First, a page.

exception. (para 209)

      (2)   Death sentence must be imposed only  in  the  gravest  cases  of
           extreme culpability, namely, in the “rarest of rare”  where  the
           alternative  option  of  life  imprisonment  is  “unquestionably
           foreclosed”. (para 209)

      (3)   The sentence is a matter of judicial discretion to be  exercised
           by giving due consideration to the circumstances of the crime as
           well as the offender.  (para 197)

24.   A reference to several other pronouncements  made  by  this  Court  at
different points of  time  with  regard  to  what  could  be  considered  as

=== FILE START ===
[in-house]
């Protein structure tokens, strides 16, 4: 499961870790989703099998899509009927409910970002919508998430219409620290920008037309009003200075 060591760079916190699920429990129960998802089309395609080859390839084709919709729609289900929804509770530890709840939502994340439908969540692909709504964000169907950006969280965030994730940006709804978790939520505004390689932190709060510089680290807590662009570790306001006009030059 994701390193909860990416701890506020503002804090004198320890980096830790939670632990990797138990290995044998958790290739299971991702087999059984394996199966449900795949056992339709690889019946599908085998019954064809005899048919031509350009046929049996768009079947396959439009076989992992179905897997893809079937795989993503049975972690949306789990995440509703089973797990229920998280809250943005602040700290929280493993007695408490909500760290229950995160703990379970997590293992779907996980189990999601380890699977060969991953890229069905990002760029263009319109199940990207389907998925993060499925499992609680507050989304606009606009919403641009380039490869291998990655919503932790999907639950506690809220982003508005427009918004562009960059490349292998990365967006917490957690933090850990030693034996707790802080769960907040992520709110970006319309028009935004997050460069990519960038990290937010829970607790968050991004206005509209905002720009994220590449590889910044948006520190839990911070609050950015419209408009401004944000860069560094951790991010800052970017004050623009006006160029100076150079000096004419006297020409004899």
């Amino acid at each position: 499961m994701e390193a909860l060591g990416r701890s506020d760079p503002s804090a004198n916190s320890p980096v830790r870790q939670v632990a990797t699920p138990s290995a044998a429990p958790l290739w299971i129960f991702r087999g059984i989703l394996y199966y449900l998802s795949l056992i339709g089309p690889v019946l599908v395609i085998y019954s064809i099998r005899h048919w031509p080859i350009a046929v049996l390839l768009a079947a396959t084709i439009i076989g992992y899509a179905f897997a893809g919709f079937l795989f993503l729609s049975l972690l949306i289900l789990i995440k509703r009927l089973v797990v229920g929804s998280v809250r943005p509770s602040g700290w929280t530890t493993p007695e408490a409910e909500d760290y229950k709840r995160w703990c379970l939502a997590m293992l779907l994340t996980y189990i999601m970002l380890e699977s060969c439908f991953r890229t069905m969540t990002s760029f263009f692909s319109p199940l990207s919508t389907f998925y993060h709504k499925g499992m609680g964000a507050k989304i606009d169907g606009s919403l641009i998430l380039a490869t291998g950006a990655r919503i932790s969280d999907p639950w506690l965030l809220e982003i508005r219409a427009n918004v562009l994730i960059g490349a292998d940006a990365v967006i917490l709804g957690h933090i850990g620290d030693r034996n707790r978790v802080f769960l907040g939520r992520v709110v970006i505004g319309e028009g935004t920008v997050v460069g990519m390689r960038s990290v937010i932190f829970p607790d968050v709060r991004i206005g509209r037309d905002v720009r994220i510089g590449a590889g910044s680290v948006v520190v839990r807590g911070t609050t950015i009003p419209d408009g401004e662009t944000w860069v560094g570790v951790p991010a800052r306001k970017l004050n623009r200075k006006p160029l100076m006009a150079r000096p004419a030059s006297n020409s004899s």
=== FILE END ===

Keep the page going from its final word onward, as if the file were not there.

mitigating and aggravating circumstances and how they are to  be  reconciled
has already been detailed hereinabove.  All that would be necessary  to  say
is that the Constitution Bench in Bachan Singh (supra) had  sounded  a  note
of caution against treating the aggravating and mitigating circumstances  in
separate  water-tight  compartments  as  in  many  situations  it   may   be
impossible to isolate them and both sets of circumstances will  have  to  be
considered to cull  out  the  cumulative  effect  thereof.   Viewed  in  the
aforesaid context the observations contained in para 52 of Shankar  Kisanrao
Khade (supra) noted above, namely, 100% crime test and 0% criminal test  may
create situations which may well go beyond what  was  laid  down  in  Bachan
Singh (supra).

25.   We may also take note of  the  separate  but  concurring  judgment  in
Shankar Kisanrao  Khade  (supra)  enumerating  the  circumstances  that  had
weighed in favour of  commutation  (Para  106)  as  well  as  the  principal
reasons for confirming the death penalty (Para 122).

      In para 123 of the aforesaid concurring  opinion  the  cases/instances